The salvage industry continues to face economic pressures with the demise of key industry names. The International Salvage Union Annual Review 2020 provides an insight into the pressing issues facing the salvage industry, including concerns over training, equipment and the environment, amid high-profile incidents in the international media. Saffiyah Khalique reports
The 2020 International Salvage Union (ISU) Annual Review analyses how the salvage industry has been affected during the year of the coronavirus pandemic.
The industry continues to face economic pressure as industry heavyweight Ardent, which formed in 2015 through a merger with Maersk Group's Svitzer Salvage and Crowley Group's Titan Salvage, ceased signing future salvage contracts, leaving just three major players in the global salvage business – Resolve Marine, SMIT and T&T Salvage. There are growing concerns over whether the industry will have the capacity to deliver the kinds of professional services that shipowners, insurers and governments rely on globally.
One of the most notable statistics of the review is the significantly weaker revenues compared with 2019. Gross revenue for ISU members was reported at US$301 million resulting in a 38% drop from 2019.
The industry has also suffered a significant fall in wreck removal and services with 182 services in 2020 provided compared with 216 in 2019. This has resulted in a 68% drop in wreck removal income.
The structural change in the last 18 months and the loss of Ardent may have influenced these statistics.
The salvage industry also faced the challenge of additional costs brought on by the onset of the pandemic. The ISU emphasises that these extra costs brought on by restrictions, quarantines, aircraft charters and enhanced decontamination are legitimate costs – ones which the insurers should pay.
Wreck removal is central to the work of a marine salvor and has become increasingly more important over the years, accounting for around 50% of ISU members' income.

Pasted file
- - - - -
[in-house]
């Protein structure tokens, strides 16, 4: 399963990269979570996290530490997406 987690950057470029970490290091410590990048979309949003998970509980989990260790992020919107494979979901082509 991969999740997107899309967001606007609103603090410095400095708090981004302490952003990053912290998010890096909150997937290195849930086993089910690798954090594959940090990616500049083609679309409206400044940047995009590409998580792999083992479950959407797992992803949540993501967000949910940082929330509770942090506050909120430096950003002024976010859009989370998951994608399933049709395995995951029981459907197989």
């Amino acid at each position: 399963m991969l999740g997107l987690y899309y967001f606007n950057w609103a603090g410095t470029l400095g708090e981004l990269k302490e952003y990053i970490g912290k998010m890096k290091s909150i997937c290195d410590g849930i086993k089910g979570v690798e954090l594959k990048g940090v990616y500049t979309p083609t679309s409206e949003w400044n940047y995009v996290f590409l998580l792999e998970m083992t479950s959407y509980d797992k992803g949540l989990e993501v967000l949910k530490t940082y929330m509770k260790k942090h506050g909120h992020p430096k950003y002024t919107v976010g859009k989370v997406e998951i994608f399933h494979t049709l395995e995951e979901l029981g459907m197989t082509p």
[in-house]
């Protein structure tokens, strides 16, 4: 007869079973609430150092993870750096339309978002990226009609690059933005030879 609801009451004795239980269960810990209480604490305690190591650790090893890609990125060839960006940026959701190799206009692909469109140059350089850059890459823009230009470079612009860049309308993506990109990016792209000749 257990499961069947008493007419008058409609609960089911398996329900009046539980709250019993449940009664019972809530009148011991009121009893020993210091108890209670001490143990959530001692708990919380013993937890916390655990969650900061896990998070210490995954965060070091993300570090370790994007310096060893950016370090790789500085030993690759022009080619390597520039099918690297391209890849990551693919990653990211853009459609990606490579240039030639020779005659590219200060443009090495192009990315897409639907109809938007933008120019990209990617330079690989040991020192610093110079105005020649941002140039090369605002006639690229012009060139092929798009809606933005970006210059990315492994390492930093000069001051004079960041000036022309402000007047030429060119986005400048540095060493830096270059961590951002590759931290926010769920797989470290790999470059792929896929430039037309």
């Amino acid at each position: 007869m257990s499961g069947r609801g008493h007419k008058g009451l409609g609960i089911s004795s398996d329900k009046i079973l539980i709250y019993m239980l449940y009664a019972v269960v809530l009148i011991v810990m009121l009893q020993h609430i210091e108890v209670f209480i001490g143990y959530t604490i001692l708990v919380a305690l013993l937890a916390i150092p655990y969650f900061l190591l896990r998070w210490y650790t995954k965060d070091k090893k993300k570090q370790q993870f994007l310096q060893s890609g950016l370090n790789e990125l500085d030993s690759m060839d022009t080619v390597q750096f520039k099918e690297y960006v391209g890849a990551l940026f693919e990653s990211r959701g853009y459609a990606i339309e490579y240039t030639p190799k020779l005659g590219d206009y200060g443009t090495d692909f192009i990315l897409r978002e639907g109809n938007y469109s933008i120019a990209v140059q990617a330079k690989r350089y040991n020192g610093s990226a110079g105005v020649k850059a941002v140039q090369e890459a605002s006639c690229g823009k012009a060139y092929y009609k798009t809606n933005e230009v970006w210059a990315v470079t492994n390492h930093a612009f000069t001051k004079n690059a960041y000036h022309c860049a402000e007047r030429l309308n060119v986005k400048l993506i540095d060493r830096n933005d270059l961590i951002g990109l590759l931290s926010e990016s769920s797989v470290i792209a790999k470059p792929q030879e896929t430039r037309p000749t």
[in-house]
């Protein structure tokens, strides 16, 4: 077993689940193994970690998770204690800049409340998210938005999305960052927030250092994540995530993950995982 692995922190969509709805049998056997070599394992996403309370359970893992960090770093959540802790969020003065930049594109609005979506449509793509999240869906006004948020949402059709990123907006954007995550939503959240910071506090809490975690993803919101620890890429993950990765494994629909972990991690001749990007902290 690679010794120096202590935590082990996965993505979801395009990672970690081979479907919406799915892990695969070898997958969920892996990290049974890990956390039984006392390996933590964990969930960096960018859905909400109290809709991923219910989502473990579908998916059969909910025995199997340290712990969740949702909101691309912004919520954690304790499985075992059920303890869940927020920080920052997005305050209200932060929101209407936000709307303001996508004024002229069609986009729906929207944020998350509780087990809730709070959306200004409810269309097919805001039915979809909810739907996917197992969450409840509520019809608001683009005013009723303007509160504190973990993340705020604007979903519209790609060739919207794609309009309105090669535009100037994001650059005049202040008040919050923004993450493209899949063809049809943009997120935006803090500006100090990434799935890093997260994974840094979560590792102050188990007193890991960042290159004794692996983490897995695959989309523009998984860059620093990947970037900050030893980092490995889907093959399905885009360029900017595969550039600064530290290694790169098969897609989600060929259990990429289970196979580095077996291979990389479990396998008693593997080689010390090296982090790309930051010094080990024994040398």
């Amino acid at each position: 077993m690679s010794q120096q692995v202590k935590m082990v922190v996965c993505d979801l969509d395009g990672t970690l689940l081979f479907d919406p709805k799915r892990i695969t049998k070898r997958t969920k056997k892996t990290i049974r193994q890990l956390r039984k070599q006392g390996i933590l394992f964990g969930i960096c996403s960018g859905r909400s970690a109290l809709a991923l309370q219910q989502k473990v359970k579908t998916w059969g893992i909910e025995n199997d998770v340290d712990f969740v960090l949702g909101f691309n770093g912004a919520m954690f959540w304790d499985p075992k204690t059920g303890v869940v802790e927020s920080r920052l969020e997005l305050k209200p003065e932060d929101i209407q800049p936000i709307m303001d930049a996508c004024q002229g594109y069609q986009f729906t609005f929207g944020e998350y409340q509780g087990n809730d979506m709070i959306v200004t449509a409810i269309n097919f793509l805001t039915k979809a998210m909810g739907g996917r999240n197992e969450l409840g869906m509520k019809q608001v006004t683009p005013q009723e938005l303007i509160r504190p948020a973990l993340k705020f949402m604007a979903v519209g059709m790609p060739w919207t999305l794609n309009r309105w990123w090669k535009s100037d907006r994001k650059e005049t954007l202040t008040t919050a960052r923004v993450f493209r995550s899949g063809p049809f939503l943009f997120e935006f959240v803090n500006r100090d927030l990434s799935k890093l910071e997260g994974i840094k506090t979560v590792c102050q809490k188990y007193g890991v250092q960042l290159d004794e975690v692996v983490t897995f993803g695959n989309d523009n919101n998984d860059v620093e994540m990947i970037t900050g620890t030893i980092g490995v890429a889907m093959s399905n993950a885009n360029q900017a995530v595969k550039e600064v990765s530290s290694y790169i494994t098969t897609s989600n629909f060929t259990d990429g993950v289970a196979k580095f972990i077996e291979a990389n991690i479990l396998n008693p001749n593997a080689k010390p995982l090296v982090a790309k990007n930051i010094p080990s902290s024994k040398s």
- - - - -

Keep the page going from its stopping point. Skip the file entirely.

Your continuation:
Successful intervention by marine salvors means that majority of marine casualties are salvage cases and the vessels are towed to safety or refloated or repaired and returned to service.
However, this is not possible in all cases due to the financial costs of salvaging, which can be uneconomical, as well as the physical dangers to the crew.
The ISU emphasises that there is strong need for the importance of professional and experienced marine salvors, however, there needs to be investment into the equipment used, into training and development of staff, so that there will continue to be professional salvage services.
Alongside the annual review, the ISU conducts an environmental review to identify the quantity of potentially polluting cargo and fuel that was involved in its members' operations.
The 2020 survey found that ISU members provided 191 services to vessels carrying 2.5 million tonnes of potential pollutants. That is a small increase from 2019's total of 2.3 million tonnes. The ISU states that not all of these potential pollutants were at risk of going into the sea with some cases having limited danger, but many others will have carried a real risk of substantial environmental damage.
Containership fires have become an increasing concern for shipowners, insurers and salvors, and the sinking of the X-Press Pearl has brought this to public's attention in the international media.
In the second quarter edition of the ISU newsletter, the environmental concerns are expressed through a member's involvement in the salvage attempt of the X-Ppress Pearl. The containership, which caught fire and sank off Colombo in early June, made international headlines for the environmental impact the sinking would have.
Smit Salvage was contracted by the shipowner to provide immediate assistance with additional firefighting capacity. However, due to poor weather and sea conditions the efforts were halted, and the entire vessel was engulfed in flames sinking soon after. The efforts to minimise pollution emanating from the vessel are continuing.
The incident also raised questions around places of refuge, as it was reported that the vessel had been denied permission to unload at Middle Eastern ports after containers were leaking chemicals.
President of the ISU Richard Janssen restated the importance of the salvage industry: 'Professional salvors protect the environment, reduce risk and mitigate loss. They also keep trade moving – demonstrated so clearly in front of the world's media with the refloating of the containership Even Given in the Suez Canal this year. But there also has to be a concern about the ongoing provision of salvage services globally and the long-term viability of the industry as it is today. ISU continues to actively engage with shipowner and insurers to ensure we are aligned with them on the future challenges they are likely to face.'